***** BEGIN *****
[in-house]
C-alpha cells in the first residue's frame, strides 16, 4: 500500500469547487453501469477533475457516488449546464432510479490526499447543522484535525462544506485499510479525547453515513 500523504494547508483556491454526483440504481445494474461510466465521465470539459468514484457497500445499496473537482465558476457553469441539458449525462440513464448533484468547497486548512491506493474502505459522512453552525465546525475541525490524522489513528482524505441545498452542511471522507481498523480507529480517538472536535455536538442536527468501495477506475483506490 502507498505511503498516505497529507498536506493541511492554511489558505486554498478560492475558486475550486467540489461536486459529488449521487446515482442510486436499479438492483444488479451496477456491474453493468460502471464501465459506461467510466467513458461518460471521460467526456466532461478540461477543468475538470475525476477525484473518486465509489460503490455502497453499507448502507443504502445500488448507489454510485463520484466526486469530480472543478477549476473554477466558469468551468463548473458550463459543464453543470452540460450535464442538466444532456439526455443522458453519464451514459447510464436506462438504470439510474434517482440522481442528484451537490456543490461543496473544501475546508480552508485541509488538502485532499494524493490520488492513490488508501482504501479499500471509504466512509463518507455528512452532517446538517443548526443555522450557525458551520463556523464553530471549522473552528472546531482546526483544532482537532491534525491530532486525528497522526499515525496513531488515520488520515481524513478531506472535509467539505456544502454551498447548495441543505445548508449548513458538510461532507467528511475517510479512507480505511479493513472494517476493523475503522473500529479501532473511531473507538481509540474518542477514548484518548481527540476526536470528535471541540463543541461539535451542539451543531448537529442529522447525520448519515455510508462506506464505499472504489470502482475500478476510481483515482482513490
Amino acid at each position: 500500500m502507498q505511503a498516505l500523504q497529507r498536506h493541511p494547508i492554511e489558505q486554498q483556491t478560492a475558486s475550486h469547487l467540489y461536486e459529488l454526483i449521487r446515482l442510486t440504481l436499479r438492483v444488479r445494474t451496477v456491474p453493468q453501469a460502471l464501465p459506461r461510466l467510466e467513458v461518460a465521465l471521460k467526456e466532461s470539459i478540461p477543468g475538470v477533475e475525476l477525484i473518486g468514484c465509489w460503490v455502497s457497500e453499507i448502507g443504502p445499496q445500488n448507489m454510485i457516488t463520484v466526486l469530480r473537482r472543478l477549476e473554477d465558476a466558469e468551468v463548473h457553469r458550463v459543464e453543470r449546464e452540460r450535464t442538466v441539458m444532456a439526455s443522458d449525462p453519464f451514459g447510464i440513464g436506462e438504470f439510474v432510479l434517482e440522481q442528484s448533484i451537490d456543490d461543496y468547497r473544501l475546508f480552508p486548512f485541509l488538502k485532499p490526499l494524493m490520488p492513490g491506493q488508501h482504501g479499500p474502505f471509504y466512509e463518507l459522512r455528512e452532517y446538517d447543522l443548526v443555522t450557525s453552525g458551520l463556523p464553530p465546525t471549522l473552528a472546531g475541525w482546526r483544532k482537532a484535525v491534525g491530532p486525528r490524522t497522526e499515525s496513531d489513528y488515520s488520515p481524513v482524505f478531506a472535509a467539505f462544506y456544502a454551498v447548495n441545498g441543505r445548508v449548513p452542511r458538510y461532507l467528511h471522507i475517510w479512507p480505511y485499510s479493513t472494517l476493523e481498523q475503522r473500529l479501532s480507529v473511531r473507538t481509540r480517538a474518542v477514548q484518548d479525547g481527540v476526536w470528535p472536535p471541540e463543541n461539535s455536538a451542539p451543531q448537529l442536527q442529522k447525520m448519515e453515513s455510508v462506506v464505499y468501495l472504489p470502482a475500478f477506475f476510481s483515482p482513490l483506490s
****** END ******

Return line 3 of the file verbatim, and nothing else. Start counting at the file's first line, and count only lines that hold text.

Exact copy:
Amino acid at each position: 500500500m502507498q505511503a498516505l500523504q497529507r498536506h493541511p494547508i492554511e489558505q486554498q483556491t478560492a475558486s475550486h469547487l467540489y461536486e459529488l454526483i449521487r446515482l442510486t440504481l436499479r438492483v444488479r445494474t451496477v456491474p453493468q453501469a460502471l464501465p459506461r461510466l467510466e467513458v461518460a465521465l471521460k467526456e466532461s470539459i478540461p477543468g475538470v477533475e475525476l477525484i473518486g468514484c465509489w460503490v455502497s457497500e453499507i448502507g443504502p445499496q445500488n448507489m454510485i457516488t463520484v466526486l469530480r473537482r472543478l477549476e473554477d465558476a466558469e468551468v463548473h457553469r458550463v459543464e453543470r449546464e452540460r450535464t442538466v441539458m444532456a439526455s443522458d449525462p453519464f451514459g447510464i440513464g436506462e438504470f439510474v432510479l434517482e440522481q442528484s448533484i451537490d456543490d461543496y468547497r473544501l475546508f480552508p486548512f485541509l488538502k485532499p490526499l494524493m490520488p492513490g491506493q488508501h482504501g479499500p474502505f471509504y466512509e463518507l459522512r455528512e452532517y446538517d447543522l443548526v443555522t450557525s453552525g458551520l463556523p464553530p465546525t471549522l473552528a472546531g475541525w482546526r483544532k482537532a484535525v491534525g491530532p486525528r490524522t497522526e499515525s496513531d489513528y488515520s488520515p481524513v482524505f478531506a472535509a467539505f462544506y456544502a454551498v447548495n441545498g441543505r445548508v449548513p452542511r458538510y461532507l467528511h471522507i475517510w479512507p480505511y485499510s479493513t472494517l476493523e481498523q475503522r473500529l479501532s480507529v473511531r473507538t481509540r480517538a474518542v477514548q484518548d479525547g481527540v476526536w470528535p472536535p471541540e463543541n461539535s455536538a451542539p451543531q448537529l442536527q442529522k447525520m448519515e453515513s455510508v462506506v464505499y468501495l472504489p470502482a475500478f477506475f476510481s483515482p482513490l483506490s